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The future is now

By Dermot - 27th Apr 2016 | 8 views

Earlier this month the world’s first surgery to be broadcast live through virtual reality (VR) took place in London.

The surgery was conducted by Dr Shafi Ahmed, Consultant Surgeon at the Royal London Hospital, UK, who undertook the broadcast for the benefit of medical students.

It is just one example of the ways in which virtual reality is changing the nature of medical education. One of the pioneers in the field, Prof Anthony Gallagher, Professor and Director of Research at the ASSERT Centre, College of Medicine and Health, University College Cork (UCC), recently received a prestigious award for the work he has conducted into virtual reality and simulated education.

Prof Gallagher, received the Satava award at the Medicine Meets Virtual Reality (MMVR) conference in Los Angeles, California. MMVR is the leading engineering and educational forum for researchers who invent, develop, and market interactive, information-focused tools for clinical care and medical education. Prof Gallagher told the <strong><em>Medical Independent</em></strong> (<strong><em>MI</em></strong>) that he was honoured to receive the award, adding: “It is always nice to be recognised for work that you have done.”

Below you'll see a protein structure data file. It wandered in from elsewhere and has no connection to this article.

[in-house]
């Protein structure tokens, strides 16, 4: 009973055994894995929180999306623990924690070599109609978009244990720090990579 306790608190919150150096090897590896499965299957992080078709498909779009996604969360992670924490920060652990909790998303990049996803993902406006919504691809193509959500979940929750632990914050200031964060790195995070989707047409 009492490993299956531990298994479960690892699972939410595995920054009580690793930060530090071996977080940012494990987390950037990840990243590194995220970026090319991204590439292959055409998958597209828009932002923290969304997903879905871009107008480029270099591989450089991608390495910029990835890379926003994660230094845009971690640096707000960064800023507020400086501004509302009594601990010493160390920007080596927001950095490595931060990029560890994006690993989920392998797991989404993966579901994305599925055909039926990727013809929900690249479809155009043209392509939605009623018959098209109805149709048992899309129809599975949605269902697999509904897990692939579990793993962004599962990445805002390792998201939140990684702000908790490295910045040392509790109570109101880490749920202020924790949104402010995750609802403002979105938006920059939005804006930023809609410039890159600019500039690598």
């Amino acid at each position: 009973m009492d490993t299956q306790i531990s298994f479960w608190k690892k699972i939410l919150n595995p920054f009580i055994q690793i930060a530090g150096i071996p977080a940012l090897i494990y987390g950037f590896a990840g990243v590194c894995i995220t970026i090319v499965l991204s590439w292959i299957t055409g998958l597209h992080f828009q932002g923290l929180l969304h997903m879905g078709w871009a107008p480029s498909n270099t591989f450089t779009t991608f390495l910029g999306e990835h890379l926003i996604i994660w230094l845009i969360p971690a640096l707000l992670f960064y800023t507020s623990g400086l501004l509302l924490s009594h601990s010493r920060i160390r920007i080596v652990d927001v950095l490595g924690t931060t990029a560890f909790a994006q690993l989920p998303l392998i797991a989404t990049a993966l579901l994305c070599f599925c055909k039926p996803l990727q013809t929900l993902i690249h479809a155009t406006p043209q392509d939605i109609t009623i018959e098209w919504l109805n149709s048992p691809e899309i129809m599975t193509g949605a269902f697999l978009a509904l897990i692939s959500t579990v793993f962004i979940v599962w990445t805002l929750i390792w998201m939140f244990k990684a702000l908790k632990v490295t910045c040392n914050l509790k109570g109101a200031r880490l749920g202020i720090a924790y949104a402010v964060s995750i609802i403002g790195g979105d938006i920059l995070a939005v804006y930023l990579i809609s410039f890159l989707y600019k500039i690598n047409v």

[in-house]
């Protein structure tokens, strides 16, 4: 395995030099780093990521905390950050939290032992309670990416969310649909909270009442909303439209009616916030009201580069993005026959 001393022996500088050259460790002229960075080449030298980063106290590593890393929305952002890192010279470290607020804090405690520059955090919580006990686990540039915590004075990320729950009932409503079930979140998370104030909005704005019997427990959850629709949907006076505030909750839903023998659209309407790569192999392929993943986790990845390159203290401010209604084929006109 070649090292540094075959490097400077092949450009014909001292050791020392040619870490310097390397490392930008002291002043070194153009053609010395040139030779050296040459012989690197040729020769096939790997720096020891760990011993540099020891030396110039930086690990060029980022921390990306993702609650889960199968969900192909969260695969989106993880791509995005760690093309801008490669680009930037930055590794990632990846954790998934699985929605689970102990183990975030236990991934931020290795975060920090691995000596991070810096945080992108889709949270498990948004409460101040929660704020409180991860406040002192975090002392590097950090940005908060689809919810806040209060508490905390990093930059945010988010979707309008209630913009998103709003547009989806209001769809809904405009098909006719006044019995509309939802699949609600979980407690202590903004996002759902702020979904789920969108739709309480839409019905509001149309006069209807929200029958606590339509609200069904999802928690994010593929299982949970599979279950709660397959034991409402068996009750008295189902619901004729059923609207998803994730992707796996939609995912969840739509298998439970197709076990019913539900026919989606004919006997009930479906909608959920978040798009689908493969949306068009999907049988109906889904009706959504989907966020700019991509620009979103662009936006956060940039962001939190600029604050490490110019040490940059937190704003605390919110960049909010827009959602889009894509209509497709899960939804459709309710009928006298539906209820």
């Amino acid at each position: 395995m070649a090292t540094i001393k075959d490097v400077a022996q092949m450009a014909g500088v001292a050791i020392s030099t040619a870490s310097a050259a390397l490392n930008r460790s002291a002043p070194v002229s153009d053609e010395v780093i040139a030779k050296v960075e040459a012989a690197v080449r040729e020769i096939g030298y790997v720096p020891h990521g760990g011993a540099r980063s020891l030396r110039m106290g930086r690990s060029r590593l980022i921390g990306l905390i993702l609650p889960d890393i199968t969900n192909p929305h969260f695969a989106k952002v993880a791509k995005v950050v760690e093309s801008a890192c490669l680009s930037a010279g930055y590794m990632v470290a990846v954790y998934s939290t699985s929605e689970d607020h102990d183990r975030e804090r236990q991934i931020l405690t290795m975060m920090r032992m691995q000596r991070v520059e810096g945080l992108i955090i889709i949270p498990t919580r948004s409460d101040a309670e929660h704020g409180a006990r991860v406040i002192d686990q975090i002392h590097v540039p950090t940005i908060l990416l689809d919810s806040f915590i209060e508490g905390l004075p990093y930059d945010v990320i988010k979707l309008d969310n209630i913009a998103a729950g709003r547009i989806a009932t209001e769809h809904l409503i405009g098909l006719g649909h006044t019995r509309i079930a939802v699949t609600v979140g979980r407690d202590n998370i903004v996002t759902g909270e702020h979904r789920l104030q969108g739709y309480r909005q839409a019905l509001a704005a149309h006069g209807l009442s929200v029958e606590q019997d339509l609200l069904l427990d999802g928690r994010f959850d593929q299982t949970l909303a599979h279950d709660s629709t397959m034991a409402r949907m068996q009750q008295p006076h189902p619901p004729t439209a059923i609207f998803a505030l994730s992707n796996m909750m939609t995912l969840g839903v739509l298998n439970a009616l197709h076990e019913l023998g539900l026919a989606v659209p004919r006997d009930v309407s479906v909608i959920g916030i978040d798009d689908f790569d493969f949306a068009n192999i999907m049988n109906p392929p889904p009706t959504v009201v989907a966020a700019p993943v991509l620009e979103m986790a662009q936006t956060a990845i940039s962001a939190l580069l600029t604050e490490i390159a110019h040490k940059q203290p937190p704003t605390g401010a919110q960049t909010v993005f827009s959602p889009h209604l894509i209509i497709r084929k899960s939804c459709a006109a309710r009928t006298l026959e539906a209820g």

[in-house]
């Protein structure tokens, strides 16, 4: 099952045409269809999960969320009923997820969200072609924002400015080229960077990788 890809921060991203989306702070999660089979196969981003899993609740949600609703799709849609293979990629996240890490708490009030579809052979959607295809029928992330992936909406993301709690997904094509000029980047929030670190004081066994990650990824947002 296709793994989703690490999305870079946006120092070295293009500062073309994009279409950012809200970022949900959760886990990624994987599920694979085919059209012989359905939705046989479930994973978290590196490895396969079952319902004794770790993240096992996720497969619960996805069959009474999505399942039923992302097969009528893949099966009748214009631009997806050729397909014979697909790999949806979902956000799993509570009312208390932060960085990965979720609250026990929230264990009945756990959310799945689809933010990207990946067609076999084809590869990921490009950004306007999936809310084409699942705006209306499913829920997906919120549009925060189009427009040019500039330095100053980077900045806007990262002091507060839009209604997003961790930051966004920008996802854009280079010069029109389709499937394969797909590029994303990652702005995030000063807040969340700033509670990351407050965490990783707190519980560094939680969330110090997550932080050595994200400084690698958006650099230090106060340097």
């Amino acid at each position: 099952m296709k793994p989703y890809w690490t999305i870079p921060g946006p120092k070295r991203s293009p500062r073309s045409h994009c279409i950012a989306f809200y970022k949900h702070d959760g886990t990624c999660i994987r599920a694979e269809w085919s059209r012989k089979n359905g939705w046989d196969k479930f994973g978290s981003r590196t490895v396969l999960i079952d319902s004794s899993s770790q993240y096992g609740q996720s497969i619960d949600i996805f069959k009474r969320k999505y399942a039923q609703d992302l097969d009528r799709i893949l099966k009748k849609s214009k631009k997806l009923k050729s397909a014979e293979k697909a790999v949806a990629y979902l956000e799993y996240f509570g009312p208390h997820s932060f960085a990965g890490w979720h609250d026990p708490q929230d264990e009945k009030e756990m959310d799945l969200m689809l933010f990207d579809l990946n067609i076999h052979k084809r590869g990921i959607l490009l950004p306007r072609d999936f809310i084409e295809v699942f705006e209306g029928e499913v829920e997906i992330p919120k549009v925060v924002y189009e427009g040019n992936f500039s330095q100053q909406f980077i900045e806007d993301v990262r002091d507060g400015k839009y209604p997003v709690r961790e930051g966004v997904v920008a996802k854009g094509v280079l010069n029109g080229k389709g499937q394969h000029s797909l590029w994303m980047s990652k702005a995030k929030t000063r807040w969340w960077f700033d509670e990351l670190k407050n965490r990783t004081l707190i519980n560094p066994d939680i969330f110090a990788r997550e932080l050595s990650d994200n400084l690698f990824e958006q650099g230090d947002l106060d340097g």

<img src=”../attachments/32811483-8197-49c6-b35e-e95523df4f37.JPG” alt=”” /><br /><strong>Prof Anthony Gallagher</strong>

This work began in Queens University Belfast, in the late nineties. A psychologist by profession, Prof Gallagher’s research at the time concerned suicide risk in schizophrenia. However, he began to be fascinated by the challenges involved in training medics in laparoscopic surgery, which was generating considerable debate within the field. Prof Gallagher began to examine what exactly was causing these training issues and concluded that it was due to psychomotor co-ordination difficulties involved in using the instruments while looking at a monitor. In 1998, he went to a course in Cincinnati, US, that was to subsequently greatly impact on the future direction of his research.

“One of the surgeons on the course started to describe virtual reality simulation to me. At that time computer processes and capacity wasn’t what it is today and any of the virtual reality simulators for surgical training that we had seen at that time weren’t worth the money,” he recalled.